Pennsylvania Teen’s Science Fair Project Could Save Federal Government Millions

A teenager from Dorseyville Middle School, in Pennsylvania recently discovered a way to save the government millions of dollars. The solution: a change in font type.

Hoping to apply computer science to environmental sustainability for a science fair project, 14-year-old Suvir Mirchandani selected ink conservation as a focus. He collected samples of teachers’ handouts and applied a computer program to estimate the amount of ink each document absorbed. He then enlarged and printed on cardstock the most commonly used letters in the handouts: e, t, a, o, and r.

Mirchandani cut out the individual letters, weighed them, and graphed his results. Through this process, Mirchandani concluded that thin-stroked Garamond is a much more efficient font than many of those commonly used. Using this type, Mirchandani indicates that his school could save up to $21,000 annually.

Wanting to share this information, Mirchandani submitted his findings to the Journal for Emerging Investigators (JEI), a prestigious publication founded by a group of Harvard graduates that prints research conducted by middle and high school students.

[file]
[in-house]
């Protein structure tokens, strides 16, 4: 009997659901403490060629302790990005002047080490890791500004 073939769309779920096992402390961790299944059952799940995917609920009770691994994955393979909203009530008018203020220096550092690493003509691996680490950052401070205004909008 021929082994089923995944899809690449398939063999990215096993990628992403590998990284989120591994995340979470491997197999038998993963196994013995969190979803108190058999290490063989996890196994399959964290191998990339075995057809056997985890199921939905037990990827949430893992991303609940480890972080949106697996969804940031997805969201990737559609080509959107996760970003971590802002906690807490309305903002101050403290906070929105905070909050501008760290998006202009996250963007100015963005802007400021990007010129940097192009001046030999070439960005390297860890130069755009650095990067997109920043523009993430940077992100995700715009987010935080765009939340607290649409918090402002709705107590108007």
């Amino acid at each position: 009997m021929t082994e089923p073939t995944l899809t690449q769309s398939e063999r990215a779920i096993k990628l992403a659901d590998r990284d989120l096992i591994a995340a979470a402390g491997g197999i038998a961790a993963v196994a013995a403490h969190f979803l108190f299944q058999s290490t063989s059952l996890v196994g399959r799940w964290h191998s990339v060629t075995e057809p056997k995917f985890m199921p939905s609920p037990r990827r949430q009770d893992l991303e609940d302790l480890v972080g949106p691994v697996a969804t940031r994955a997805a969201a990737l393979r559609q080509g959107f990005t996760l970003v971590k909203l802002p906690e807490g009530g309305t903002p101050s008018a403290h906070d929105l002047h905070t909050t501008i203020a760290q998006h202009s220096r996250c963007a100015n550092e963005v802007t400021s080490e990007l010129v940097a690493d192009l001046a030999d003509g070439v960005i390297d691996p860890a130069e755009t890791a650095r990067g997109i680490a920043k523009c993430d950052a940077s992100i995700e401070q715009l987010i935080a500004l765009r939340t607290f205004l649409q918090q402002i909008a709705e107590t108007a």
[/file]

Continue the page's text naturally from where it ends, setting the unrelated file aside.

Mirchandani’s project stood out to Sarah Fankhauser, one of the JEI founders. She encouraged him to apply this information on a broader scale. In response, Mirchandani repeated his tests, this time using samples from the federal government. Results from this second round of tests mirrored earlier findings. Mirchandani determined that using Garamond would save 30% of the estimated $467 million that the government spends annually on ink. If state governments also standardized the use of Garamond, an additional $234 million could be saved annually.

Mirchandani’s findings now have the Government Printing Office (GPO) contemplating a change. Gary Sumerset, public relations manager at the GPO, questioned whether switching type could actually produce savings. He stated that the government was focusing on online information publication, thus negating potential benefits of a font change.

Mirchandani is persistent, however. He said, “I definitely would love to see some actual changes and I’d be happy to go as far as possible to make that change possible.”